Mississippi state auditor Shad White promoted his “Stay in the ‘Sip” fellowship program to local business leaders Wednesday during the Southaven Chamber of Commerce quarterly luncheon.
The luncheon at the Landers Center gave White the chance to talk about his attempt to stop what he called the “brain drain.”
Graduates from Mississippi colleges with accounting degrees are leaving the state and White said he hopes the program can address the talent departure.
“The number one reasons are job opportunities, salaries and the potential for career advancement, the basic things that people look for when they are starting out their career,” said White. “Another one in the top five is public safety. Mississippi has the highest per-capita number of deaths due to homicide of any state, according to the CDC. It’s a problem.”
White said his office is even feeling the hit of trying to find young people to work in his office.
“In the auditor’s office we also have to recruit these young, talented accounting students to our office to keep going, to keep doing what we are hired to do by the taxpayers,” White said. “We did not have a sufficient pipeline of young auditors coming in. We are grappling with brain drain ourselves.”
Under the Stay in the ‘Sip fellowship program, before applying, undergraduate students must have completed at least 58 college credit hours toward a degree in accounting. To participate as a graduate student, applicants must have been accepted into a master’s of accountancy program at a Mississippi college or university. All students must maintain at least a 3.0 GPA to apply and participate in the fellowship program. The program so far has been working.
“We went from having literally zero recruits and zero interest before the program,” White said. “After the program I had about 30 solid resumes and we’ll end up hiring 5-6 of those folks. This will keep allowing us to do the work that we’ve been hired to do.”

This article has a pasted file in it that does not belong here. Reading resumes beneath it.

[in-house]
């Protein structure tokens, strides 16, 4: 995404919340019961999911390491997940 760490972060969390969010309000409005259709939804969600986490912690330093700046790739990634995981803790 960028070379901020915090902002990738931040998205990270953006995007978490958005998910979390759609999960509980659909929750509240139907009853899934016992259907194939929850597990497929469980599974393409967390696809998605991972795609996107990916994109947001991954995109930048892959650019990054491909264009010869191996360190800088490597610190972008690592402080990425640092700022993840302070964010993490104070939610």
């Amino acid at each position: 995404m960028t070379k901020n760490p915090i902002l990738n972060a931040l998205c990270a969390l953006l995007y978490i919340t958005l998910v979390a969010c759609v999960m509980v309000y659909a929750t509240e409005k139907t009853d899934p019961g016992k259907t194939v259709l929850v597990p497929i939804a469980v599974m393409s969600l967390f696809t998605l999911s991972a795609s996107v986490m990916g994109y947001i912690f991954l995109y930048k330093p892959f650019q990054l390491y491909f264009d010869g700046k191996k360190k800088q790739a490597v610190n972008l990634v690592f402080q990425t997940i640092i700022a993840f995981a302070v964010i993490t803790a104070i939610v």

White told the Chamber luncheon his hope is for this program to be picked up by other areas.
“A similar program exists for physicians to work in rural areas and another similar program exists at Mississippi State University for teachers,” White said. “I think this needs to be expanded to other career fields, in job areas that we need in Mississippi. I’m hoping we can prove that this model exists and can work. The Legislature and private business can then choose to adopt the model and expand it.”
Earlier this year, Faith Gilmore—a senior accounting student at Millsaps College in Jackson—was named as the inaugural Stay in the ‘Sip Fellow. She will use the fellowship to complete her undergraduate degree this spring and a master’s degree in the next academic year. She will begin interning at the Auditor’s office this summer as she begins work on her master’s degree.
More information about the program is found at the website www.stayinthesip.com.
WAR ON FRAUD CONTINUES: White also talked about his department’s investigations into fraud in Mississippi.
“Just a couple of weeks ago we had guilty pleas in the largest public fraud case in the history of the state of Mississippi, the welfare case that we’ve been investigating for over two years,” White said. “Last year we got the largest civil settlement resulting from one of our investigations in the history of the auditor’s office. The defendants have been sentenced to over 300 years of prison time collectively since I came into office.”
Photo: The Southaven Chamber of Commerce quarterly luncheon heard from Mississippi State Auditor Shad White Wednesday. (Bob Bakken/DeSoto County News)